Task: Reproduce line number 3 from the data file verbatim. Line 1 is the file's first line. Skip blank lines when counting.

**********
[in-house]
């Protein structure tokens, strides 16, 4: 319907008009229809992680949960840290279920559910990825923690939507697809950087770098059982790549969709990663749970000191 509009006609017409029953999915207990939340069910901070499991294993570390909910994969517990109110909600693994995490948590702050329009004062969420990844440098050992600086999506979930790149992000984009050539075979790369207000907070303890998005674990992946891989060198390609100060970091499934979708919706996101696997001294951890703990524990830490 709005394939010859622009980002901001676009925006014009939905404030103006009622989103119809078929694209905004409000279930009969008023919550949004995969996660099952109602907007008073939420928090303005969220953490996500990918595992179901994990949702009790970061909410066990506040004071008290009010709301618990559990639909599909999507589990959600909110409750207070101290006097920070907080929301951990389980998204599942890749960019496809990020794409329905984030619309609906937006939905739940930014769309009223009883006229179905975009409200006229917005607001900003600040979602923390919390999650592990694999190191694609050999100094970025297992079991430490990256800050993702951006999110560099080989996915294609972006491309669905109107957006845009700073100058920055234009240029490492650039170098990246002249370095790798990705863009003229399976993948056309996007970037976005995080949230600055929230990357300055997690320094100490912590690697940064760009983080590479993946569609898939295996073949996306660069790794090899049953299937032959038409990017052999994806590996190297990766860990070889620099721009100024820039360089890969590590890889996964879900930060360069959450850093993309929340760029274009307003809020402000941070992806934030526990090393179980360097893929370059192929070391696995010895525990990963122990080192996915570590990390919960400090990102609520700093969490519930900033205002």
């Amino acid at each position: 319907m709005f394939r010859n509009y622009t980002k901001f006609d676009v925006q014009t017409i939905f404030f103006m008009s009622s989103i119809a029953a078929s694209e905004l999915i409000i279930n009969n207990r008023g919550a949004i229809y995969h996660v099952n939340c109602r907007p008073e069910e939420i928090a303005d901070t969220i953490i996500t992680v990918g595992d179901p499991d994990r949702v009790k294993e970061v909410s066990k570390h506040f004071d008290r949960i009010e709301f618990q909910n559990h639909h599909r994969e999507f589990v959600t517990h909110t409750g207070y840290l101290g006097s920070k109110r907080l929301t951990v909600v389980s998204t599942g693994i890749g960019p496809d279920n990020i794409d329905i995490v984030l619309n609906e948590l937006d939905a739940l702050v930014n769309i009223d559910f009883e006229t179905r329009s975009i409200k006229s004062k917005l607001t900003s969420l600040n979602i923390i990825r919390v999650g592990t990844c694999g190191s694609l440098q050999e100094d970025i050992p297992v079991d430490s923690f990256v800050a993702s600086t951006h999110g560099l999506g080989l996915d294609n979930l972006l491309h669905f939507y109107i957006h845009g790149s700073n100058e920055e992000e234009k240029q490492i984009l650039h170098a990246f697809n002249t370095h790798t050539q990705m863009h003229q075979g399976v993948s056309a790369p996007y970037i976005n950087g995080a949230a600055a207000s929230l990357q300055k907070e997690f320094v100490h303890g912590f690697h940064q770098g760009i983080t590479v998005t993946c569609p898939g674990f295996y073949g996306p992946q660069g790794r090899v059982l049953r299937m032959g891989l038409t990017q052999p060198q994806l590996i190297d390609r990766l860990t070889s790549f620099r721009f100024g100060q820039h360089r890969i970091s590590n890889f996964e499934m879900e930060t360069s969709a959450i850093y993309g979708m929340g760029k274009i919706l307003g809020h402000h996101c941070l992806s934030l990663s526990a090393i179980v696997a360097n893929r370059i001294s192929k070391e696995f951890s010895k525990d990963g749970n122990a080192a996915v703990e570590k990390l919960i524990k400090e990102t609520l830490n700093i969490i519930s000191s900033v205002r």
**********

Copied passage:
């Amino acid at each position: 319907m709005f394939r010859n509009y622009t980002k901001f006609d676009v925006q014009t017409i939905f404030f103006m008009s009622s989103i119809a029953a078929s694209e905004l999915i409000i279930n009969n207990r008023g919550a949004i229809y995969h996660v099952n939340c109602r907007p008073e069910e939420i928090a303005d901070t969220i953490i996500t992680v990918g595992d179901p499991d994990r949702v009790k294993e970061v909410s066990k570390h506040f004071d008290r949960i009010e709301f618990q909910n559990h639909h599909r994969e999507f589990v959600t517990h909110t409750g207070y840290l101290g006097s920070k109110r907080l929301t951990v909600v389980s998204t599942g693994i890749g960019p496809d279920n990020i794409d329905i995490v984030l619309n609906e948590l937006d939905a739940l702050v930014n769309i009223d559910f009883e006229t179905r329009s975009i409200k006229s004062k917005l607001t900003s969420l600040n979602i923390i990825r919390v999650g592990t990844c694999g190191s694609l440098q050999e100094d970025i050992p297992v079991d430490s923690f990256v800050a993702s600086t951006h999110g560099l999506g080989l996915d294609n979930l972006l491309h669905f939507y109107i957006h845009g790149s700073n100058e920055e992000e234009k240029q490492i984009l650039h170098a990246f697809n002249t370095h790798t050539q990705m863009h003229q075979g399976v993948s056309a790369p996007y970037i976005n950087g995080a949230a600055a207000s929230l990357q300055k907070e997690f320094v100490h303890g912590f690697h940064q770098g760009i983080t590479v998005t993946c569609p898939g674990f295996y073949g996306p992946q660069g790794r090899v059982l049953r299937m032959g891989l038409t990017q052999p060198q994806l590996i190297d390609r990766l860990t070889s790549f620099r721009f100024g100060q820039h360089r890969i970091s590590n890889f996964e499934m879900e930060t360069s969709a959450i850093y993309g979708m929340g760029k274009i919706l307003g809020h402000h996101c941070l992806s934030l990663s526990a090393i179980v696997a360097n893929r370059i001294s192929k070391e696995f951890s010895k525990d990963g749970n122990a080192a996915v703990e570590k990390l919960i524990k400090e990102t609520l830490n700093i969490i519930s000191s900033v205002r």